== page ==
“Tobacco was the mainstay of Zimbabwe's economy during the 1980s and 1990s. The "golden leaf" was the county's main export product, accounting for about 50% of Zimbabwe's foreign currency earnings. About 700,000 people were dependent on the industry for their living. For decades, Zimbabwean tobacco was coveted by blenders as among the finest in the world. Zimbabwe was the second-largest producer of flue-cured tobacco after the United States in the 1990s. Its crop was recognized for its quality in major tobacco markets in Europe, Asia and the US.”
The market crashed. In 2007, the time of the ambassador's cable, after recent grower protests, “the exchange rate of one US dollar to Z$250 was adjusted upwards to a special rate of one US dollar to Z$30,000, but farmers insisted that this was still not enough. The US dollar was at the time fetching 20 times more on the parallel market. A few farmers said they had received Z$5-billion, which is equivalent to only $5.”
In Zimbabwe, Z$5 billion was only enough to buy a five-liter pack of orange juice.
Harare's tobacco market was one of the largest in the world. But the tobacco market collapsed, when under Mugabe and the ZANU-PF party, the parliament has passed laws to limit private corporate ownership and to break up and transfer ownership of private commercial farms to those previously denied property ownership.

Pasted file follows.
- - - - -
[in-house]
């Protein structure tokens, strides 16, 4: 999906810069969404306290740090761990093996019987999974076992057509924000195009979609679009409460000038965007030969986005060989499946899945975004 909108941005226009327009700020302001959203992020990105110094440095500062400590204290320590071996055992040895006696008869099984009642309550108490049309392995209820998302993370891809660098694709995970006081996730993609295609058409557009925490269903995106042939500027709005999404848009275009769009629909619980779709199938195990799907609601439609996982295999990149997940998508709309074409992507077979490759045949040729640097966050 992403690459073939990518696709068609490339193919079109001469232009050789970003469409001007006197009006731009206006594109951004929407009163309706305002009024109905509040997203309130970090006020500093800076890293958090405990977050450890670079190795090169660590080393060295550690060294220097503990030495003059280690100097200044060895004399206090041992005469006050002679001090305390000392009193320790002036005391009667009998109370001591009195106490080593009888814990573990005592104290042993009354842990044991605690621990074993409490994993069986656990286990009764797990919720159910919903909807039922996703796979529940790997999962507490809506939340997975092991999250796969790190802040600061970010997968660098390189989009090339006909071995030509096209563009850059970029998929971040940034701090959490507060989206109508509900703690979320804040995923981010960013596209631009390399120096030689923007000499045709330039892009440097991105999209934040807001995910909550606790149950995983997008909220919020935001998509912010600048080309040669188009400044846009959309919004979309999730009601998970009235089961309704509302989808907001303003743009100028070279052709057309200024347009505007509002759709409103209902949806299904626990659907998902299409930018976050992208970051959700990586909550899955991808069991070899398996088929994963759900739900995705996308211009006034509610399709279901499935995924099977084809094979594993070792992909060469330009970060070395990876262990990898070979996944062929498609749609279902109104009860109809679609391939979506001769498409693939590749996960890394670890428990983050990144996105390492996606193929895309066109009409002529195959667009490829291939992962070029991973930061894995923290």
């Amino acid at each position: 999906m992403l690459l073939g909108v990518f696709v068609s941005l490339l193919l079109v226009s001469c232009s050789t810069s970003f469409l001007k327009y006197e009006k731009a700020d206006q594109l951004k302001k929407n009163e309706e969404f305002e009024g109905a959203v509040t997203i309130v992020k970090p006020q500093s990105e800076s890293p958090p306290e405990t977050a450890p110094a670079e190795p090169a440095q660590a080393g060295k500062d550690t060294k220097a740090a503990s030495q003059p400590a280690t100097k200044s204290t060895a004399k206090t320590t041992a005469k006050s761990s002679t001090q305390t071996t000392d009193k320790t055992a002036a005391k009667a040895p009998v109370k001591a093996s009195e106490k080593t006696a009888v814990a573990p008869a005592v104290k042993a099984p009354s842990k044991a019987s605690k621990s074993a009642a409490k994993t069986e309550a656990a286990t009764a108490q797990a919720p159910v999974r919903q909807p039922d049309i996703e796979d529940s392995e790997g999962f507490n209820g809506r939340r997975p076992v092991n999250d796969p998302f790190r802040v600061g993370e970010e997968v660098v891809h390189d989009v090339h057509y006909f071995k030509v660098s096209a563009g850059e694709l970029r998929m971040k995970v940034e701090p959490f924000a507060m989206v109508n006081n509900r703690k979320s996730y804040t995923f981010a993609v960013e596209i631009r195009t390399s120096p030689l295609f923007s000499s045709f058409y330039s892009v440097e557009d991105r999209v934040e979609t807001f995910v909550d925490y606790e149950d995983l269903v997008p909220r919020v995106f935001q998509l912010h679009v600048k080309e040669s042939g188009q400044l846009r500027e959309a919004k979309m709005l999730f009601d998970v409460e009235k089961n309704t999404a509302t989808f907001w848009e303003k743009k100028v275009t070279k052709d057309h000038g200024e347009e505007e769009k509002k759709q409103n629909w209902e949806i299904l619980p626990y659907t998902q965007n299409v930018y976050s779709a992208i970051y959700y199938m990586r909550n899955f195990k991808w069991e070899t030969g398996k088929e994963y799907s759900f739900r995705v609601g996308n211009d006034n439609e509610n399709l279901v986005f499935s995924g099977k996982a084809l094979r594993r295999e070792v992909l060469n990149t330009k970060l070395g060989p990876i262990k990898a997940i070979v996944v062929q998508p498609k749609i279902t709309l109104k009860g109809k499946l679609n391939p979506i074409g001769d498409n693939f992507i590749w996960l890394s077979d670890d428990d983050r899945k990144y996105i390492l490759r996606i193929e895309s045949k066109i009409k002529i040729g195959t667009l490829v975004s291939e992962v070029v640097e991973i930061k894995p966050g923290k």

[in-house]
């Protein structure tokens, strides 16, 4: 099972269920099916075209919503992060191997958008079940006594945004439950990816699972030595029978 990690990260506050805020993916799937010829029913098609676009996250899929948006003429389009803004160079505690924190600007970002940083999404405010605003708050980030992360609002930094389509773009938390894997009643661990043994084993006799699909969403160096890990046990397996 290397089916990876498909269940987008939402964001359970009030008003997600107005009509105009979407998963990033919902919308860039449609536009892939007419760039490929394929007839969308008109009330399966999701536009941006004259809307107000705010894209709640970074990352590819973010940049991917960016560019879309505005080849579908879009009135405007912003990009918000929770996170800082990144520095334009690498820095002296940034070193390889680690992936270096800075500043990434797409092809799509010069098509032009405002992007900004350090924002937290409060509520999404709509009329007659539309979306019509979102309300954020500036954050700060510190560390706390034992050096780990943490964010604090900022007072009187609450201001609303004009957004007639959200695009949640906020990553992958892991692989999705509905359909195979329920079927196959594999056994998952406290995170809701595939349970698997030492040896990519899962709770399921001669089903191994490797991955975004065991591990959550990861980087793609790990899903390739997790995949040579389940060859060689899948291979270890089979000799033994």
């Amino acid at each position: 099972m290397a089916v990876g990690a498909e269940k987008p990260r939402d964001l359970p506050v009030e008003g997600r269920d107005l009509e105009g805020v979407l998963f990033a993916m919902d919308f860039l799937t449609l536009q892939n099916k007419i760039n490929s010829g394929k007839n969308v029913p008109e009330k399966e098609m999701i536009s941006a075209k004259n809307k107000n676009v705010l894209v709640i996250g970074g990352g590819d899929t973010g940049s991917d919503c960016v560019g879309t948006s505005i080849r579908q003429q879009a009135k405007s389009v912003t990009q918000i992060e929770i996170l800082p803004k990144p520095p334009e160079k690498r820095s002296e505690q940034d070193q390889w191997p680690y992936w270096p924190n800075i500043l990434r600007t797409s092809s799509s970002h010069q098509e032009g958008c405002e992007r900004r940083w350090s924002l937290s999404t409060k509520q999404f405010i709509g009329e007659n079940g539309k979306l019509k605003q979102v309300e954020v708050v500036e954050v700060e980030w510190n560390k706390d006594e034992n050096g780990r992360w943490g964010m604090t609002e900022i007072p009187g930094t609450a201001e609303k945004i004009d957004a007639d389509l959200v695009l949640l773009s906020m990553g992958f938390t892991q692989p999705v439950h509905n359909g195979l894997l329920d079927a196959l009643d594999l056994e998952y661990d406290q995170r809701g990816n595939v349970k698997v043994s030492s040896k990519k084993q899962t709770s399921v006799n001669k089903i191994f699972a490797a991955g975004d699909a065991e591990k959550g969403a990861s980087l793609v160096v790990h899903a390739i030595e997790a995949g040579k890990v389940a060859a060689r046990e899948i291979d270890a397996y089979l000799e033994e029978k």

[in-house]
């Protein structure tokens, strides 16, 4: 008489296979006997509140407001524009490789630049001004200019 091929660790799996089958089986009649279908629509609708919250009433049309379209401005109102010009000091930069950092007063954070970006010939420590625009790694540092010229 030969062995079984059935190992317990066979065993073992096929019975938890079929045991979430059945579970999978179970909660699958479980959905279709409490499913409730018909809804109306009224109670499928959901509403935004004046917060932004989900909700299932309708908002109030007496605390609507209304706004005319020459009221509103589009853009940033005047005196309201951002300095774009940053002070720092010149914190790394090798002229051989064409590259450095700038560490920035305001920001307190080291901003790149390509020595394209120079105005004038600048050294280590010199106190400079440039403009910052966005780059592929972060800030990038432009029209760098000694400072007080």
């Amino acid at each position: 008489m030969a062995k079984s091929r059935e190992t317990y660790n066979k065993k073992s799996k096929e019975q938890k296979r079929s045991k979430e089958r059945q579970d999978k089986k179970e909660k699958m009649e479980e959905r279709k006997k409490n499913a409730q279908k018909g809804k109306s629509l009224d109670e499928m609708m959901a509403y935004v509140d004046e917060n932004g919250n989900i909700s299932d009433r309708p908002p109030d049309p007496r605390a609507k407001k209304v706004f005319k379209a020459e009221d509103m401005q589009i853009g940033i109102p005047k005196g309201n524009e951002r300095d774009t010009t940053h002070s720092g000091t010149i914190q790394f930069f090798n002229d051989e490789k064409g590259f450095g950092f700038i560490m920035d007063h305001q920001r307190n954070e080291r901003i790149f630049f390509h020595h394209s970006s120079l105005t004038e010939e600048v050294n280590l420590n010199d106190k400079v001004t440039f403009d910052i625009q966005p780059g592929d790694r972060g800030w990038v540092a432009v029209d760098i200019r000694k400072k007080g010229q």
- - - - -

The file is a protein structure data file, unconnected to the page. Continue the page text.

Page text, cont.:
The land question, more than Mugabe's personality and flaws, or the systemic intimidation of his party, or its corruption or western sanctions, shapes and underlines the modern history and politics of Zimbabwe. Land drives the current struggle, the economic collapse and its repair.
In the 1890s, European settlers from South Africa entered Zimbabwe and bargained for land and mining claims, then seized additional land from the Shona, the indigenous African people. Establishing control, the settlers put down the Shona's armed fight to maintain sovereignty and force the land's return. First a mining company and later the new settler government provided large land grants to emigrating settlers and forced Africans to resettle in new areas. Uprooted from their traditional communities, they were required to live on reserves specifically designated for their use. Africans were unable to own land outside of the reserves.